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Lifelong learning as a clinical academic key to job satisfaction
  1. Steffen Erhard Petersen1,2
  1. 1 William Harvey Research Institute, Queen Mary University of London, London, UK
  2. 2 Barts Heat Centre, St Bartholomew's Hospital, Barts Health NHS Trust, London, United Kingdom
  1. Correspondence to Professor Steffen Erhard Petersen, William Harvey Research Institute, Queen Mary University of London, London E1 4NS, UK; s.e.petersen{at}qmul.ac.uk

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When I started to study medicine, I had a narrow view of what a doctor’s job looks like. Looking back over the last 20 years since my graduation, I now appreciate that medicine provides some of the most exciting opportunities and can lead to diverse roles. I hope by providing you with a personal glimpse into my career that you may reflect on your own plans and development.

I am driven not only by personal ambition but mostly, I think, by wanting to make a positive impact on patients, the public, colleagues and trainees. I enjoy lifelong learning, but a clinical academic career has challenges. Given we all have limited time to spare, there is a tension between clinical and academic excellence. There is also tension when striving for academic excellence—should one become the world expert in a narrow research topic or have multiple research interests? We can only try and find the right balance. Also, as a clinical academic, there is more uncertainty about job security than in a clinical job. I love learning, and I personally prefer structured learning. This is why I have many degrees.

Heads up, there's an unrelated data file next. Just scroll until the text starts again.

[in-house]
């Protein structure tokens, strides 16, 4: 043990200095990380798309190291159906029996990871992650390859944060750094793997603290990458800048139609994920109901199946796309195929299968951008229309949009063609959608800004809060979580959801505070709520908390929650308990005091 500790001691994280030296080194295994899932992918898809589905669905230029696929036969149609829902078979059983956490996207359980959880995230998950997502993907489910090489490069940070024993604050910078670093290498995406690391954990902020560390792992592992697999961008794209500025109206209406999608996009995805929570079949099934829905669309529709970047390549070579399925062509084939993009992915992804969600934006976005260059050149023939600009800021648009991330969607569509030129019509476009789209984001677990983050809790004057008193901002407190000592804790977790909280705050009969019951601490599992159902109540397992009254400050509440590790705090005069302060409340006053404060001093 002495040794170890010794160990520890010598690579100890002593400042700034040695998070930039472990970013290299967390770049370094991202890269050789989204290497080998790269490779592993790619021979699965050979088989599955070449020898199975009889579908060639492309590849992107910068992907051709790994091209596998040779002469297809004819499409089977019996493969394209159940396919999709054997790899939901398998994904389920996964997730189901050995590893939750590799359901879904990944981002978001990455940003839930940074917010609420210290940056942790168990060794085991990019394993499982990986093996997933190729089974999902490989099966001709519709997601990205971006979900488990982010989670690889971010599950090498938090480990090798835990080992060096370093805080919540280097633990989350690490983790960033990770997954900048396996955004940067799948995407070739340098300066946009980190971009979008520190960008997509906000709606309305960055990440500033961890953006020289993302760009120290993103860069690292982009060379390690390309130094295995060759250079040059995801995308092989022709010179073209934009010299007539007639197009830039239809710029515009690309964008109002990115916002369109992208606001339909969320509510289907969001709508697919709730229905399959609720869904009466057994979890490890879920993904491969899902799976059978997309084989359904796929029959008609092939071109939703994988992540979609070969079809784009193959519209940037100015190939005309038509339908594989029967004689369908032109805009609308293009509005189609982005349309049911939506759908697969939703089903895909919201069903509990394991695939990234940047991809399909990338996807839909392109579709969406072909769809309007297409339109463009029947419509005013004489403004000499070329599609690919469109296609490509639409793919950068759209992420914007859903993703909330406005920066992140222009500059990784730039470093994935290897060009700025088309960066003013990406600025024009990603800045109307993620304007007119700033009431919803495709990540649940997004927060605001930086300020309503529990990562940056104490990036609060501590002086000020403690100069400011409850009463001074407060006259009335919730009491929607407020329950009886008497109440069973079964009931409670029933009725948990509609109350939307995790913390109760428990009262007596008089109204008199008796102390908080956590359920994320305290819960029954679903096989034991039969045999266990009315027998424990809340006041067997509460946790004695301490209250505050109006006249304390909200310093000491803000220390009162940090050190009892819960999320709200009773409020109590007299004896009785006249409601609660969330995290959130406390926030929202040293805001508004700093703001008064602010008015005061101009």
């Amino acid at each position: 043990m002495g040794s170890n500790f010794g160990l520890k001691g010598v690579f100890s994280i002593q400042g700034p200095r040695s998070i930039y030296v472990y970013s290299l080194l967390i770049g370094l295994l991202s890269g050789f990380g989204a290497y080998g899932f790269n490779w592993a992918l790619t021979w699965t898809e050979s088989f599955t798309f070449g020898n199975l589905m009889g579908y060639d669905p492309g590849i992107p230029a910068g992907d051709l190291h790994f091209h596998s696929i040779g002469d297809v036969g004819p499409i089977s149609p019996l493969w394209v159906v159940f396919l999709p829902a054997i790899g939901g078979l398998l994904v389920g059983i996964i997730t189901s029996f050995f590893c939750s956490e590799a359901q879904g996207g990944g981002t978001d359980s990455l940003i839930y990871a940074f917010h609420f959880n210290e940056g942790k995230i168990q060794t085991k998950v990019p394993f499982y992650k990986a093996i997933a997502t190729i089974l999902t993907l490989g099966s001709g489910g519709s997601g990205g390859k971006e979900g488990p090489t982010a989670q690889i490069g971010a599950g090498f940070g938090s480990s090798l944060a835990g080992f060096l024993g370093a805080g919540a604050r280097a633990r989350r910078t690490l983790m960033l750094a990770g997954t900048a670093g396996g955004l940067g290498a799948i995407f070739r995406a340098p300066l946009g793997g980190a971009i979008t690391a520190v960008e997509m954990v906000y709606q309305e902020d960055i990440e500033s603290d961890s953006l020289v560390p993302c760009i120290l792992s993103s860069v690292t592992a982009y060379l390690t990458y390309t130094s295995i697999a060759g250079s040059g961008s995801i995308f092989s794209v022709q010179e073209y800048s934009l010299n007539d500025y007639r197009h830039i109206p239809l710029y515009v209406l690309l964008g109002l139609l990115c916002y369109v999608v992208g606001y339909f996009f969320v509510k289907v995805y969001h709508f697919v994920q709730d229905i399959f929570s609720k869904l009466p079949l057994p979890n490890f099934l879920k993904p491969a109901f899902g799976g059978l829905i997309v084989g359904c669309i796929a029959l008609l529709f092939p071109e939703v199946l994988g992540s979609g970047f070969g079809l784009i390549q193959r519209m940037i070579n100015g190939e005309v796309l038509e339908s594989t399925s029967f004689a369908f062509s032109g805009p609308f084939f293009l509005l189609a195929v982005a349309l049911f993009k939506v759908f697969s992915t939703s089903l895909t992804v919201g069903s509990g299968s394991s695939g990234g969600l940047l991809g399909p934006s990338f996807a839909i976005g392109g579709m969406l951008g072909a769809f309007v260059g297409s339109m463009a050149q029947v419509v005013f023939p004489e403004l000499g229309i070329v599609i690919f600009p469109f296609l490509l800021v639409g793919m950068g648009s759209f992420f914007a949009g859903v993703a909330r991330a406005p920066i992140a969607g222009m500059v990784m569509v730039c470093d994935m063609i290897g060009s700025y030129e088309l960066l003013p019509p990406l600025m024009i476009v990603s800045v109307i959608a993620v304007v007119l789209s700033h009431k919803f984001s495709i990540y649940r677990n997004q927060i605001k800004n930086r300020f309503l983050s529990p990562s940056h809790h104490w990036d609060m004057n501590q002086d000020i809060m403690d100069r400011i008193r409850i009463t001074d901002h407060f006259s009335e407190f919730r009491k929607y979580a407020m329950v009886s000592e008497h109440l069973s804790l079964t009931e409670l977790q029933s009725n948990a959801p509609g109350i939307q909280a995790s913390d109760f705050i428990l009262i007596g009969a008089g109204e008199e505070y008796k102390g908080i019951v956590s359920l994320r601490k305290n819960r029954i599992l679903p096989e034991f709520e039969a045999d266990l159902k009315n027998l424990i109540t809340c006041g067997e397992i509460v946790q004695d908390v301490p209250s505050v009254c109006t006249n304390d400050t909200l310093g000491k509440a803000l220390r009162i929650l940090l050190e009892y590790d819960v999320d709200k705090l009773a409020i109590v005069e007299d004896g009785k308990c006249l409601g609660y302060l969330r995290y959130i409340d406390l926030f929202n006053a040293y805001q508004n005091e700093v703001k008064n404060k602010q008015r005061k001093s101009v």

My first clinical job after graduating in Germany involved cardiac magnetic resonance (CMR) research. I was lucky to be among the pioneers of the technique and to witness …

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Footnotes

  • Contributors SEP drafted and finalised this work.

  • Funding The authors have not declared a specific grant for this research from any funding agency in the public, commercial or not-for-profit sectors.

  • Competing interests None declared.

  • Patient and public involvement Patients and/or the public were not involved in the design, or conduct, or reporting, or dissemination plans of this research.

  • Patient consent for publication Not required.

  • Provenance and peer review Commissioned; internally peer reviewed.

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